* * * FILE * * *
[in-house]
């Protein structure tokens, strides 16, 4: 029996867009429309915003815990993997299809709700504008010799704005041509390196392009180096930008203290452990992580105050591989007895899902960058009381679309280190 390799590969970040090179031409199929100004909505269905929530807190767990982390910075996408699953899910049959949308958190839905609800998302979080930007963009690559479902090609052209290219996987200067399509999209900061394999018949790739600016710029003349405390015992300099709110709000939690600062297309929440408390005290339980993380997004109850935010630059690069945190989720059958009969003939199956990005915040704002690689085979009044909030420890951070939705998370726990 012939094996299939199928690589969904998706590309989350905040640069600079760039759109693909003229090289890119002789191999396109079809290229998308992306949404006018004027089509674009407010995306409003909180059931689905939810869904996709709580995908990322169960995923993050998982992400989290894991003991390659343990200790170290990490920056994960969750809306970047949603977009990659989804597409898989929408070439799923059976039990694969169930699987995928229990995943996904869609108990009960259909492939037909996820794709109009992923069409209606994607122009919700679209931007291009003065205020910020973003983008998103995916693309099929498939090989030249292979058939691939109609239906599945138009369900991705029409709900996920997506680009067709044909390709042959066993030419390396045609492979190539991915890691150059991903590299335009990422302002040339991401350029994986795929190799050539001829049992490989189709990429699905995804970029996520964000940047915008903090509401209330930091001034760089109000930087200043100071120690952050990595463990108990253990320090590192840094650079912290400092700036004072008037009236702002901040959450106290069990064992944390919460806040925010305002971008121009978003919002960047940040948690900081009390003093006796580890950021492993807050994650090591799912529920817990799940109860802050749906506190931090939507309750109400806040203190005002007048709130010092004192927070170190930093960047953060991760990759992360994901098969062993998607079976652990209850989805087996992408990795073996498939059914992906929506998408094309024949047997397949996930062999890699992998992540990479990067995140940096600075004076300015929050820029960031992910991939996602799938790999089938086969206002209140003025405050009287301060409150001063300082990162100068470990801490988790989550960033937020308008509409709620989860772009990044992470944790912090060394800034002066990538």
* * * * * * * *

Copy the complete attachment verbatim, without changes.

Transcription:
[in-house]
């Protein structure tokens, strides 16, 4: 029996867009429309915003815990993997299809709700504008010799704005041509390196392009180096930008203290452990992580105050591989007895899902960058009381679309280190 390799590969970040090179031409199929100004909505269905929530807190767990982390910075996408699953899910049959949308958190839905609800998302979080930007963009690559479902090609052209290219996987200067399509999209900061394999018949790739600016710029003349405390015992300099709110709000939690600062297309929440408390005290339980993380997004109850935010630059690069945190989720059958009969003939199956990005915040704002690689085979009044909030420890951070939705998370726990 012939094996299939199928690589969904998706590309989350905040640069600079760039759109693909003229090289890119002789191999396109079809290229998308992306949404006018004027089509674009407010995306409003909180059931689905939810869904996709709580995908990322169960995923993050998982992400989290894991003991390659343990200790170290990490920056994960969750809306970047949603977009990659989804597409898989929408070439799923059976039990694969169930699987995928229990995943996904869609108990009960259909492939037909996820794709109009992923069409209606994607122009919700679209931007291009003065205020910020973003983008998103995916693309099929498939090989030249292979058939691939109609239906599945138009369900991705029409709900996920997506680009067709044909390709042959066993030419390396045609492979190539991915890691150059991903590299335009990422302002040339991401350029994986795929190799050539001829049992490989189709990429699905995804970029996520964000940047915008903090509401209330930091001034760089109000930087200043100071120690952050990595463990108990253990320090590192840094650079912290400092700036004072008037009236702002901040959450106290069990064992944390919460806040925010305002971008121009978003919002960047940040948690900081009390003093006796580890950021492993807050994650090591799912529920817990799940109860802050749906506190931090939507309750109400806040203190005002007048709130010092004192927070170190930093960047953060991760990759992360994901098969062993998607079976652990209850989805087996992408990795073996498939059914992906929506998408094309024949047997397949996930062999890699992998992540990479990067995140940096600075004076300015929050820029960031992910991939996602799938790999089938086969206002209140003025405050009287301060409150001063300082990162100068470990801490988790989550960033937020308008509409709620989860772009990044992470944790912090060394800034002066990538």